It was the greatest German poet, Johan Wolfgang Goethe, who defined Capri as a “land where Homer’s word is alive”. In it’s Greek etymology, Capri is “The island of wild boars” and, even if we continue to call the ancient staircase that connects Marina Grande to Anacapri Fenicia, almost all historians agree by stating that it was the Greeks who skilfully modeled the it’s 921 steps. In the Council Chamber of the Municipality of Capri, you can admire 16 woodcuts by the painter Frederich Preller the Elder, which depict the adventures of Ulysses in the Odyssey, with Capri scenarios. In his stay, in 1859, at the old Locanda Pagano, the German painter was so fascinated by the Homeric landscapes of the southern side of the island, the one that from Via Matermania, along the Natural Arch leads to Tragara, that he created these romantic paintings that even now they illustrate the editions of the Odyssey in German gymnasiums and universities. The walk that is commonly referred to as the “Natural Arch Tour” is also a small Homeric journey, a small Caprese Odyssey, which imaginatively retraces the various stages of Ulysses on his return to Ithaca. As well we discover that the Grotta di Matermania is also the sacred place to Leuocotea, the marine divinity who saves Ulysses from death and leads him with his white veil to the beach where Nausica helps him. The giant Polyphemus, depicted in the Grotta della Paglia, after being blinded, mad with rage, throws into the sea, against the fleeing ships, gigantic boulders, giving rise to the three Faraglioni: Stella, Di Mezzo and Scopolo. Even now, in the toponymy of Capri, the road that leads from the Tragara viewpoint to the Pizzo Lungo viewpoint is referred to as Via Polifemo. Many foreign painters, painting this rocky marvel, indicated it as the “Spur of Polyphemus” or “Finger of Polyphemus”. Arriving at the Piazzetta di Tragara (in Greek enclosure of the goats), the gaze sweeps over the bay of Marina Piccola, where the Scoglio delle Sirene rises in the sea, the Homeric Antemussa, or the flowery meadow of asphodels, kingdom of Lighea, the siren Caprese.With a slow foot, new Ulysses, along via Tragara you will return to the heart of Capri.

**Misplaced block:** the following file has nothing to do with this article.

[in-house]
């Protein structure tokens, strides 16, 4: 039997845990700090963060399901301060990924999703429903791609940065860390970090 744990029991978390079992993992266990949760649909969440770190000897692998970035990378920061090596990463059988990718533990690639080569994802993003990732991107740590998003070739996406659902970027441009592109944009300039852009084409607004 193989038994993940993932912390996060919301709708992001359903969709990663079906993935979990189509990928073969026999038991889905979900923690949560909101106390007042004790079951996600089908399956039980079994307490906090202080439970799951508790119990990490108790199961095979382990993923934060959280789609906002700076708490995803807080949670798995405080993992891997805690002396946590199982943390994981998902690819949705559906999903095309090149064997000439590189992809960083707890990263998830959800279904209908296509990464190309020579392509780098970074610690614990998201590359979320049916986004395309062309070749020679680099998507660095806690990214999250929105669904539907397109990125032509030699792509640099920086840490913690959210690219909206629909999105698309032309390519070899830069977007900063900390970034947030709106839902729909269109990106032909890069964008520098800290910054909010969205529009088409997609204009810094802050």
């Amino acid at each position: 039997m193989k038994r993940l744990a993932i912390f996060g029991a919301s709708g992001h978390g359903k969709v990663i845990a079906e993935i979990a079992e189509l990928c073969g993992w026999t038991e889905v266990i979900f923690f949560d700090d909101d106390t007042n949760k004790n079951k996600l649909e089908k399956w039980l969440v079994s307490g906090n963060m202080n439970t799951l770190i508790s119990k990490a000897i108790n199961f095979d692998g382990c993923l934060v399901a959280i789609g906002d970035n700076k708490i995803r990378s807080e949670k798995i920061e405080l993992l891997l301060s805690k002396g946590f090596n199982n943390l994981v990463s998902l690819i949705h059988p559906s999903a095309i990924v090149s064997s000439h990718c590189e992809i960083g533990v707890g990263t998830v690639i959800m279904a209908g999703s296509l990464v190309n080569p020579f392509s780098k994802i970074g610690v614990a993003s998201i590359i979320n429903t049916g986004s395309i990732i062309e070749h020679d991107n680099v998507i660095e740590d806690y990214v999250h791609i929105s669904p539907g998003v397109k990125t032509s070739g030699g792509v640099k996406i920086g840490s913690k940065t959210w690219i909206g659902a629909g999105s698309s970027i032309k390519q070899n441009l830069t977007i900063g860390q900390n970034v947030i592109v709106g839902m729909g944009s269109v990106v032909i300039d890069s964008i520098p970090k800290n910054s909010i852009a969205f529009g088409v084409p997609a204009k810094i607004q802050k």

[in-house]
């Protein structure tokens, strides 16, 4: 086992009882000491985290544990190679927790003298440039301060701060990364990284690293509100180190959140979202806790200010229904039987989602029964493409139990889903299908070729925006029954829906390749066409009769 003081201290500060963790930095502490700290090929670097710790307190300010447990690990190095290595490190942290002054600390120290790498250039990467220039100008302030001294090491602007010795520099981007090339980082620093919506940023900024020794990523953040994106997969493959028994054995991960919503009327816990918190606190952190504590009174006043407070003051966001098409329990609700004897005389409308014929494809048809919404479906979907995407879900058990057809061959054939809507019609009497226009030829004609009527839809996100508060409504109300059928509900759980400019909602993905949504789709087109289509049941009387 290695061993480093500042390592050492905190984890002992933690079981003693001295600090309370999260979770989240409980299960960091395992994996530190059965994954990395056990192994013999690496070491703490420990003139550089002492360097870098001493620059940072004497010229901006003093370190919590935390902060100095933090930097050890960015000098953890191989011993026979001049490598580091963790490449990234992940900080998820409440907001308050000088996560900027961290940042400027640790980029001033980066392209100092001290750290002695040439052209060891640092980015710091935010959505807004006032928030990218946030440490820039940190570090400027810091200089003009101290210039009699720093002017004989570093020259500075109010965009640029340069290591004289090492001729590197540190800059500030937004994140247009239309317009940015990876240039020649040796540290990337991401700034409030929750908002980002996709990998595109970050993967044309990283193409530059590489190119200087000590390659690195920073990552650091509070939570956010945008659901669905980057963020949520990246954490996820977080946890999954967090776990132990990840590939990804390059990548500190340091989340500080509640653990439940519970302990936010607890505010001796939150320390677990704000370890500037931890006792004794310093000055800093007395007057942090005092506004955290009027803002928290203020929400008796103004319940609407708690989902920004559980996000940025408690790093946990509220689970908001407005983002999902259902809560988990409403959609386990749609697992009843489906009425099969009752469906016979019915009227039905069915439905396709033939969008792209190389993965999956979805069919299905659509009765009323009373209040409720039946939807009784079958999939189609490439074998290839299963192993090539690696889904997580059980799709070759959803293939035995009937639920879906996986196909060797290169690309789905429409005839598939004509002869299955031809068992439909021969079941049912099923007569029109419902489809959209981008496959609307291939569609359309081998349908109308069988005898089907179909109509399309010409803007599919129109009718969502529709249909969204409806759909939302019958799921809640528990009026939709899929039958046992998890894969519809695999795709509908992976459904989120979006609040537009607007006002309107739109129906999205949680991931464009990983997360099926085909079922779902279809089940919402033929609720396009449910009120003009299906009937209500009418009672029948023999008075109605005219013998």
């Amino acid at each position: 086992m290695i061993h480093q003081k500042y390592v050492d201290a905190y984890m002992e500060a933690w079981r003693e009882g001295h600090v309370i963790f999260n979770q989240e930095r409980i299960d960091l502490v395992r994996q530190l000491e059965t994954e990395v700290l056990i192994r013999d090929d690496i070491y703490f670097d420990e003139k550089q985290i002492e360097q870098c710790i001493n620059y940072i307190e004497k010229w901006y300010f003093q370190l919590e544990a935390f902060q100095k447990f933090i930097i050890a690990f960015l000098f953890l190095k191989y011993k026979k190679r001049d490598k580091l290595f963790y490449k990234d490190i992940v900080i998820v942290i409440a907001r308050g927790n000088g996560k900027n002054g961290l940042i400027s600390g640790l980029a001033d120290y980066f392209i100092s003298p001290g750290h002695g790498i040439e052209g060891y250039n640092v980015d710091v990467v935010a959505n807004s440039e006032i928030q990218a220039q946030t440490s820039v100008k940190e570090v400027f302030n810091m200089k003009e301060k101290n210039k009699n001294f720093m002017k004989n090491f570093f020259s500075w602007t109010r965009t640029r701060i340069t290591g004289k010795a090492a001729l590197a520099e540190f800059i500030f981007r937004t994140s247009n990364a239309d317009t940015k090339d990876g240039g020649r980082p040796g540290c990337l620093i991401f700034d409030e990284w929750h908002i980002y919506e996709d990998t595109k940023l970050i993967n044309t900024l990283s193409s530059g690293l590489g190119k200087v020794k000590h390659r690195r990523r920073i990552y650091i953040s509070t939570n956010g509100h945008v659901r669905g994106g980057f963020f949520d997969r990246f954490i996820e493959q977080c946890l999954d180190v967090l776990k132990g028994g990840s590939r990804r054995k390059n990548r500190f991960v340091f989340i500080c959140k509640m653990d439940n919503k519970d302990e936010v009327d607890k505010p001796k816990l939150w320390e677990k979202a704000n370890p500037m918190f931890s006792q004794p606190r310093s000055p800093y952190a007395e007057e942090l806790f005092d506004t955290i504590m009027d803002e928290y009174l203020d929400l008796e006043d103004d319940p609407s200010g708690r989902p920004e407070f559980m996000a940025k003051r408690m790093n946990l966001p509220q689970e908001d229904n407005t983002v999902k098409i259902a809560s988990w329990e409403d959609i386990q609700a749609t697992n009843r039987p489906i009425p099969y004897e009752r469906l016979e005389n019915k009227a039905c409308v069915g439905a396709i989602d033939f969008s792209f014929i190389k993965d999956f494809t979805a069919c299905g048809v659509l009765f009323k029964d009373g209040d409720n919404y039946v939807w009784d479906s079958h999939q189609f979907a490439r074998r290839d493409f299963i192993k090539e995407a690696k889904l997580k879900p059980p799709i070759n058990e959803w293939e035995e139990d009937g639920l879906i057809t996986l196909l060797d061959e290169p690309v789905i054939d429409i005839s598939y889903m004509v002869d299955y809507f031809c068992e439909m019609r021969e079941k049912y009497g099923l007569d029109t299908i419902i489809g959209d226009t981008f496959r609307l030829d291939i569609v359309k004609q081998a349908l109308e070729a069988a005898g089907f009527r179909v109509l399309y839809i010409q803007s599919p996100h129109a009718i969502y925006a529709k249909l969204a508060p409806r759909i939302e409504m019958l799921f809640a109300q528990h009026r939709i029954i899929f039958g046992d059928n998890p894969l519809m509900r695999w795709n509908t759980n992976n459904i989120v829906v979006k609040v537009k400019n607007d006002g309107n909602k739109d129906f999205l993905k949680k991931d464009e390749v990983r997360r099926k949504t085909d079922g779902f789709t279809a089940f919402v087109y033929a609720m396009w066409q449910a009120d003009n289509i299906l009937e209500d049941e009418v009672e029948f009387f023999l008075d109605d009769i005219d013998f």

edited by Renato Esposito